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Part 1. Using Common Office Features > Task 2 How to Navigate Office Applicatio...

Task 2 How to Navigate Office Applications

All the Office programs share a common look and feel. After you've learned your way around one program, you can easily recognize common elements in the other programs. When you first open a program (with the exception of Outlook and Access), a new file automatically appears onscreen, ready for you to start work. The document is surrounded by tools to help you work with the program. Many of the tools that appear onscreen in an Office program can be hidden to free up window workspace. If you're new to Office, take a few moments to familiarize yourself with the various window elements presented in this task.

  1. View the Window Controls

    The program window opens along with a blank document window. Usually, both windows are maximized—the program window fills the whole screen, and the actual document window fills the program window. (When both are maximized, two Restore buttons—one for each window—are displayed in the upper-right corner.) If your program window isn't maximized, click its Maximize button.

  2. View the Title and Status Bars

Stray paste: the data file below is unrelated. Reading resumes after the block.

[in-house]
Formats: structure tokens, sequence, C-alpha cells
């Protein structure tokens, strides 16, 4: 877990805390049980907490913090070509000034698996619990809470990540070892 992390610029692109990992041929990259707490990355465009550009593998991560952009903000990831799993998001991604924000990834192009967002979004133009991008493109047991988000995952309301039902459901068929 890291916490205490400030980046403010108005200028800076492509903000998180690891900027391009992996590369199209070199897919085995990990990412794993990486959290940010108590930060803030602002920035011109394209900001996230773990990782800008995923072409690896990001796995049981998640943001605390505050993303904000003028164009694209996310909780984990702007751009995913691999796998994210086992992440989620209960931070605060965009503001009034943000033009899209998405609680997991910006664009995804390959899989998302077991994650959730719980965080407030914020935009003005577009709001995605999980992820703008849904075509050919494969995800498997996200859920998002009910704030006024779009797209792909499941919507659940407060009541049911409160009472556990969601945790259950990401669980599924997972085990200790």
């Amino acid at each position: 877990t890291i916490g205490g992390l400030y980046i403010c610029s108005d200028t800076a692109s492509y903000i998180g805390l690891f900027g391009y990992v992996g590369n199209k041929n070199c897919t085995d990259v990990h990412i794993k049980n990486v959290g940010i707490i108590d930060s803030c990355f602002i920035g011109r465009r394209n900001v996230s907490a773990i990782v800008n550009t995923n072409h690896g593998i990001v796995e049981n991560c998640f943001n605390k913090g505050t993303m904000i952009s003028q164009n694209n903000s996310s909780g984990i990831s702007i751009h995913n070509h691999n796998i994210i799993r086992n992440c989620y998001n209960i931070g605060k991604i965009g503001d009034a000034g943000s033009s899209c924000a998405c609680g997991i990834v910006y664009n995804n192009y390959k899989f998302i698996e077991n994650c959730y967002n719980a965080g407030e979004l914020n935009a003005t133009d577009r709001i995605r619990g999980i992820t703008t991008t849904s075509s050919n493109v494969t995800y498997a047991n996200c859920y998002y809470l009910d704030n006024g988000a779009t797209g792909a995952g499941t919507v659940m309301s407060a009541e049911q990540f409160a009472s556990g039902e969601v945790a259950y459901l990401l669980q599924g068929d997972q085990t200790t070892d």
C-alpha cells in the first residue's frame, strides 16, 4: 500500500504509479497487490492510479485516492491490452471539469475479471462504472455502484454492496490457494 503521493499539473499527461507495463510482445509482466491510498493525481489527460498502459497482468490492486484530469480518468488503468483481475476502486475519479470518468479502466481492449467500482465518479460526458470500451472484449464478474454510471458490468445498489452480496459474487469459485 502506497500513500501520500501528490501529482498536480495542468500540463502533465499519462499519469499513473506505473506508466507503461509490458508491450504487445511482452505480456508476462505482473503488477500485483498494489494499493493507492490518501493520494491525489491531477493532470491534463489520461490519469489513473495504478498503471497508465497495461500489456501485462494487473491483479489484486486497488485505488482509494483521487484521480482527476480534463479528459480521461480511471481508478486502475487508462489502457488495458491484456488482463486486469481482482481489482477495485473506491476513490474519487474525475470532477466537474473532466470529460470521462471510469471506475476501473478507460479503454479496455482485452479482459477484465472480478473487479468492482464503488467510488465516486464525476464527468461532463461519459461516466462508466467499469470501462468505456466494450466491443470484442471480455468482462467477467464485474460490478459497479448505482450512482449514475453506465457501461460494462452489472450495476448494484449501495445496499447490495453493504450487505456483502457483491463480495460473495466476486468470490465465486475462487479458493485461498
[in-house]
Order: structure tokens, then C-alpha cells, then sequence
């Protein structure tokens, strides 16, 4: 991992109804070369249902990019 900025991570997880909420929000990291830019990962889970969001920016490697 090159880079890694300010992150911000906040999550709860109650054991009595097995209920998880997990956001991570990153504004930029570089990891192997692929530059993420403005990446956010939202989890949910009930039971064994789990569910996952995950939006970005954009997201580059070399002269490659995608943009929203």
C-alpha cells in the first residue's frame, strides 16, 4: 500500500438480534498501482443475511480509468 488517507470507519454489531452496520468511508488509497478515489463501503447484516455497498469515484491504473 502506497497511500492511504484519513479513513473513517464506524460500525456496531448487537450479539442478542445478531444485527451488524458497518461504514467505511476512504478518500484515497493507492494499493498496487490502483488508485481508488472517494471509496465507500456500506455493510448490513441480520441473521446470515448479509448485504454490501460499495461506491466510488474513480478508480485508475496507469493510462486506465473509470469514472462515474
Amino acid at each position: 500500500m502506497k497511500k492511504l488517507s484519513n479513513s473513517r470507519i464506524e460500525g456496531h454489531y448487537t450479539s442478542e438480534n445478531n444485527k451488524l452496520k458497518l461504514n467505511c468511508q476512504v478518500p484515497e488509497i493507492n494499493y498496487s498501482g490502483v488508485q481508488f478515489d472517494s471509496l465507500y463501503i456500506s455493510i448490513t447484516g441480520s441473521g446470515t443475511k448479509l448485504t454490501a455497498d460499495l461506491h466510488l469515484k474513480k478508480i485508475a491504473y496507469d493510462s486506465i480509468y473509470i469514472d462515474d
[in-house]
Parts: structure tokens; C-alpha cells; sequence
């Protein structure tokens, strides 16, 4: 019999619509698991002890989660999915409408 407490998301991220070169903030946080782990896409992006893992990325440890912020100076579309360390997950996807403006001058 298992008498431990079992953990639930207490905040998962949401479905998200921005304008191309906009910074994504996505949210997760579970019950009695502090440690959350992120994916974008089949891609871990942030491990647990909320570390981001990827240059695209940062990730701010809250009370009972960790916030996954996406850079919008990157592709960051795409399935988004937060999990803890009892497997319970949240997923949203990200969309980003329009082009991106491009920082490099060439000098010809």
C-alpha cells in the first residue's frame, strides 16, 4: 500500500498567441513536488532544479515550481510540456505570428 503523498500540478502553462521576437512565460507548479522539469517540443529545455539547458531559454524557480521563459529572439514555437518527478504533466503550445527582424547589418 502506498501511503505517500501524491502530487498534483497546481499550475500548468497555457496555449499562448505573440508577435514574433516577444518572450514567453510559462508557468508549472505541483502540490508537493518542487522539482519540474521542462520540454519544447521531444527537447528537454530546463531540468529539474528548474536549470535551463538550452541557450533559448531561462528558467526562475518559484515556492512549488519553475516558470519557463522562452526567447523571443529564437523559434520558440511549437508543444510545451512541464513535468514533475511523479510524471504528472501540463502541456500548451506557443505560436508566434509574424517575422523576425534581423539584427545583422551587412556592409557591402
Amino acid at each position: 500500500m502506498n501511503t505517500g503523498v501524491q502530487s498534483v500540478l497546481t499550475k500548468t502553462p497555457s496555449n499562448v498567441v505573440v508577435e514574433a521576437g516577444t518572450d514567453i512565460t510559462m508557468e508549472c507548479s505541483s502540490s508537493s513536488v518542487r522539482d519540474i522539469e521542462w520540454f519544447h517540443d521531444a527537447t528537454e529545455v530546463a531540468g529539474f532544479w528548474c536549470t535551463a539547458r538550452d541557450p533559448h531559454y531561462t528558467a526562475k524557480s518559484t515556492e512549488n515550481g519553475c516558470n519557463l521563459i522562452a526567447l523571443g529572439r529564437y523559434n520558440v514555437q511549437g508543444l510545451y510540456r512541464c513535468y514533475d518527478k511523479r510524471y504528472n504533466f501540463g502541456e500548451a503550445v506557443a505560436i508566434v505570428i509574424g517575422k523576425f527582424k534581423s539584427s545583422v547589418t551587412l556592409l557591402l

The title bar tells you what is in the window. When the document window is maximized, it shares the title bar with the program window, so the title bar contains both the name of the program (such as Microsoft Word) and the filename. At the bottom of the program window, the status bar displays pertinent information about the file, such as the current page number.

  3. View the Menu Bar

    The menu bar contains menus, which in turn contain all the available program commands. All the tasks you need to perform in an application are available through menu commands. To use these menu commands, click the menu's name to display it and then click the command you want.

  4. View the Toolbars

    Every Office program displays at least one toolbar; several programs have two or more toolbars by default. Toolbars contain shortcut buttons for frequently used commands, such as open, save, print, and undo. To activate a toolbar button, click it. To see a button's name, hover the mouse pointer over the button for a moment and a ScreenTip appears. (Learn all about customizing toolbars in Task 5, "How to Customize Toolbars.")

  5. View the Work Area and Scrollbars

    The work area is where you work with data in a file. Each program's work area varies, but typically it takes up the middle of the screen. This work area may include vertical and horizontal scrollbars, which allow you to view different portions of the file. Click the arrows on the scrollbars or drag the scroll box to move the file in the appropriate direction. Use the Previous Page and Next Page buttons at the bottom of the vertical scrollbar to jump quickly from one part of the file to the next.

  6. View the Task Pane

    A new feature in this version of Microsoft Office is the task pane (not used in Outlook). This pane appears as a separate window on the right side of the program window. It has links to common program tasks, such as opening an existing file or starting a new file, and it provides quick access to common commands. To learn more, see Task 3, "How to Work with the Task Pane."



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